When Europeans started to imitate Chinese porcelain in the 15th century, they were not entirely successful. They combined clay and glass, or various ingredients used to make glass, and created a thin translucent ware that looked like true porcelain. What they had managed to create, however, was what is called soft-paste porcelain.
Soft-paste porcelain has a glaze that is thicker and more transparent than that of true porcelain, and the product is also thicker and more brittle. It also scratches more easily.
Meissen china, Europe’s answer to the fine porcelains from the East, combined the research of alchemist J.P. Böttger and artist Johann G. Horoldt with the work of modeler Johann Kändler.
In fact, glazed white porcelain was first made in Europe in 1708 by Böttger while he was employed by King Augustus II of Poland, which means that Poland can rightfully claim the discovery of hard-paste porcelain in the West. The king was so pleased that he founded the Meissen factory near Dresden in 1710. This is where the first hard-paste porcelain in Europe was produced.
The first pieces were often modeled on silver forms. Decoration, usually floral, was in primitive enamel colors with gilding or sometimes a purple luster. By the end of the Böttger period (before 1719), Europe saw the first chinoiseries in gilt applied to various pieces. From 1720 to 1735, the factory employed Horoldt, a renowned chinoiserie artist, and because a whiter body had been achieved, some truly beautiful coffee pots and other table wares were made, often with motifs based on Japanese flower painting.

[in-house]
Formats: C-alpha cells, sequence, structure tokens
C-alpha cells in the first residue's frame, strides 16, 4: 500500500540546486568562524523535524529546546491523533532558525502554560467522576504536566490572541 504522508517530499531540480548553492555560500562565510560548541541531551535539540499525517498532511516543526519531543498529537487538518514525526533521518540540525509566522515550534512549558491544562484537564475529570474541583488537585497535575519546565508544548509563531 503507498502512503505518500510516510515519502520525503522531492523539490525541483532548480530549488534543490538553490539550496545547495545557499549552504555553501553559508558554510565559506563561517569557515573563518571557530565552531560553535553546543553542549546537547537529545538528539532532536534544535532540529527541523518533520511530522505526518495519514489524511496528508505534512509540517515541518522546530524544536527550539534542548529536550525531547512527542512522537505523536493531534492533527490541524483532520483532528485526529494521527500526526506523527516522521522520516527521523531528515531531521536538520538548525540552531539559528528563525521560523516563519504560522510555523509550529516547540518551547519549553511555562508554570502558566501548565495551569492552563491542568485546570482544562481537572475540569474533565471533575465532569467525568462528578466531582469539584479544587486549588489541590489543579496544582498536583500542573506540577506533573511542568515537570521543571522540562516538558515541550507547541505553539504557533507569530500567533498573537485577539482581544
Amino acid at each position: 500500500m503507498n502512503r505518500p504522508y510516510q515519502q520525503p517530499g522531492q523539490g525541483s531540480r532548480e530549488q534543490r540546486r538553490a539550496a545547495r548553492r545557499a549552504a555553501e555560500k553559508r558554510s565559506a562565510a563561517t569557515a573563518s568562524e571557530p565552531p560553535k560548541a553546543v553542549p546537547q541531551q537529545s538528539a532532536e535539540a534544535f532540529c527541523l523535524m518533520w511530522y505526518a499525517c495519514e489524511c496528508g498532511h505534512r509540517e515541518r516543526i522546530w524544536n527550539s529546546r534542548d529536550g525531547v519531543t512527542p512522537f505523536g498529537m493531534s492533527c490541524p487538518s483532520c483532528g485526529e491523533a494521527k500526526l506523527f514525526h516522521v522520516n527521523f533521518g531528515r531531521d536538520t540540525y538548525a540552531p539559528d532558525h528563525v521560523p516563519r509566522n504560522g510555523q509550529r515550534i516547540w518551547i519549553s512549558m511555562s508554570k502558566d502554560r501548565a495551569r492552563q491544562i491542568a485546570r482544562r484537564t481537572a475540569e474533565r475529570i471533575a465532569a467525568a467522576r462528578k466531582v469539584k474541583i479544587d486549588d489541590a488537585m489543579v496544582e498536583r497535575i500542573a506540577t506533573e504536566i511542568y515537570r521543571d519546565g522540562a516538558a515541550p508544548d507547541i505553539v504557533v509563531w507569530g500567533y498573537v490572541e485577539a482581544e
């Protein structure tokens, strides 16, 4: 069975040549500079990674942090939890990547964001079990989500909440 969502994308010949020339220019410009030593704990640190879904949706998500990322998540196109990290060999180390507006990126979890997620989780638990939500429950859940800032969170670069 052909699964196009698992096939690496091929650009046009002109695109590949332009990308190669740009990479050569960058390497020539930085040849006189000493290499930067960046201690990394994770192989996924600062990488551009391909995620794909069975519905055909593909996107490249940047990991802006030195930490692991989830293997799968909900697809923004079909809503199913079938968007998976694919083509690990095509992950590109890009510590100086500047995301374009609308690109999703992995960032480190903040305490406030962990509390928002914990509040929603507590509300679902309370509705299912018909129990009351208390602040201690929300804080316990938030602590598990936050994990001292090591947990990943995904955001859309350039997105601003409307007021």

Before his death around 10 years later, Böttger had developed a wide range of coloring materials, and for the next 20 years this work was continued by Horoldt. It soon became evident that Augustus II wanted more than pretty colors—he wanted porcelain with a plastic, or modeled quality. And that is what he got when Kändler was appointed court modeler.
Kändler initiated a period of great development in plastic decoration, and the king was therefore supplied with the colossal figures he demanded. Today, what we sometimes find at auctions or antique shops include European porcelain with both genuine and fake marks—even though they are highly reputed. The marks are often forged so it is difficult to tell if a piece is truly from the period represented.
The skillful modeling of the figures and exquisite ornamentation of floral bouquets and garlands is reminiscent of a world of beauty and charm, of 18th century elegance and luxury, of gallantry and recklessness. Serious Meissen collectors would be well-advised to arrange a visit to the Gardiner Museum in Toronto to see what true Meissen looks like.
Susan Hallett is an award-winning writer and editor who has written for The Beaver, The Globe & Mail, Wine Tidings, and Doctor’s Review, among others. She may be contacted at email@example.com.